A number of important philosophical societies were formed, which were centers of the city's intellectual life: the Philadelphia Society for Promoting Agriculture (1785), the Pennsylvania Society for the Encouragement of Manufactures and the Useful Arts (1787), the Academy of Natural Sciences (1812), and the Franklin Institute (1824). These worked to develop and finance new industries and attract skilled and knowledgeable immigrants from Europe.
Philadelphia's importance and central location in the colonies made it a natural center for America's revolutionaries. The city hosted the First Continental Congress before the war; the Second Continental Congress, which signed the United States Declaration of Independence, during the war; and the Constitutional Convention (1787) after the war. Several battles were fought in and near Philadelphia as well.
Philadelphia served as the temporary capital of the United States, 1790–1800, while the Federal City was under construction in the District of Columbia. In 1793, the largest yellow fever epidemics in U.S. history killed at least 4,000 and up to 5,000 people in Philadelphia, roughly 10% of the city's population.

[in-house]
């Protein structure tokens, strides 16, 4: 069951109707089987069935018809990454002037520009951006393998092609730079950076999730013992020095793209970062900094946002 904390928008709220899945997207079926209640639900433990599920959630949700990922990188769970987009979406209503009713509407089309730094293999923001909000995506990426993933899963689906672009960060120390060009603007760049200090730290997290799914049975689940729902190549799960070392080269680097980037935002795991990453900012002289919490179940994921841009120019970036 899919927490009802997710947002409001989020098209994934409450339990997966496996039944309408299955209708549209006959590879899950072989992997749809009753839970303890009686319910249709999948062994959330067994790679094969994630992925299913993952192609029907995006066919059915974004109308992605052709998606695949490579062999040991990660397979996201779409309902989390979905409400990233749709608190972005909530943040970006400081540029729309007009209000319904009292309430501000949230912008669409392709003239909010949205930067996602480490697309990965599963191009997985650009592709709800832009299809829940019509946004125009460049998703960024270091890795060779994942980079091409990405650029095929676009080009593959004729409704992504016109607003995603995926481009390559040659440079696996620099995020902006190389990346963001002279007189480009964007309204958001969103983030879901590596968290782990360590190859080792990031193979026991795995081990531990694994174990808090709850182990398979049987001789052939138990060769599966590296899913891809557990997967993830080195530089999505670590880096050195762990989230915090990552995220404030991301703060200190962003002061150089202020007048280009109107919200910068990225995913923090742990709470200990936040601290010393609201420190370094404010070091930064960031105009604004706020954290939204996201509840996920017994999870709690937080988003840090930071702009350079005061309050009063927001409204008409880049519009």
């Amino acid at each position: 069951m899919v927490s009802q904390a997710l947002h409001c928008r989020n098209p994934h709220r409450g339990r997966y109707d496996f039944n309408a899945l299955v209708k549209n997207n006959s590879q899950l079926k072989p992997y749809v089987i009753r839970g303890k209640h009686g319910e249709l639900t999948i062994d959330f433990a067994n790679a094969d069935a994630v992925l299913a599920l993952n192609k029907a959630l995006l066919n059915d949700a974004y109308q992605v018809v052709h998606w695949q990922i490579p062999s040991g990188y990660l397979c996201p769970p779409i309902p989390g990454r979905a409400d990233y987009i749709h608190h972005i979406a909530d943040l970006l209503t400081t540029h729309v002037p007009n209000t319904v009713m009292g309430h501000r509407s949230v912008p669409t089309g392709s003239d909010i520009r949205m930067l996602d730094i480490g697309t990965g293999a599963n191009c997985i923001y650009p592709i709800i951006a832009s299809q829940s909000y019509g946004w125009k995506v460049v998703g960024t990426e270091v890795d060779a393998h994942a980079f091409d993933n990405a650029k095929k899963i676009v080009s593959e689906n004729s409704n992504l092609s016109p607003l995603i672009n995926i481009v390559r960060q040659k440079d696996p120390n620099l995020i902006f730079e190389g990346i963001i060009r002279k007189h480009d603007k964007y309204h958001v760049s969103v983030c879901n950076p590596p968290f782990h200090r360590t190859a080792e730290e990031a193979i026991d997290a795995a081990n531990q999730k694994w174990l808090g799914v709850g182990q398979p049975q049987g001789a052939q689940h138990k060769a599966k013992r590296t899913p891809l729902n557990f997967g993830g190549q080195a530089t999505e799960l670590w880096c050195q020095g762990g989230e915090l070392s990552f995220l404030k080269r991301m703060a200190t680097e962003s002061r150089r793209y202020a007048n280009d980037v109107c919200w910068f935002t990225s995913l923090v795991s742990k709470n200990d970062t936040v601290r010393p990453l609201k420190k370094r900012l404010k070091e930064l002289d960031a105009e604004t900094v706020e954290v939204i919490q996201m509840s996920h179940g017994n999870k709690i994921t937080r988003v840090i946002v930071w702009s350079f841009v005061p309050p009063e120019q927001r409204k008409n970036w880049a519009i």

The state government left Philadelphia in 1799, and the federal government was relocated to Washington, DC in 1800 with completion of the White House and Capitol. The city remained the young nation's largest with a population of nearly 50,000 at the turn of the 19th century; it was a financial and cultural center. Before 1800, its free black community founded the African Methodist Episcopal Church (AME), the first independent black denomination in the country, and the first black Episcopal Church. The free black community also established many schools for its children, with the help of Quakers. New York City soon surpassed Philadelphia in population but, with the construction of roads, canals, and railroads, Philadelphia became the first major industrial city in the United States.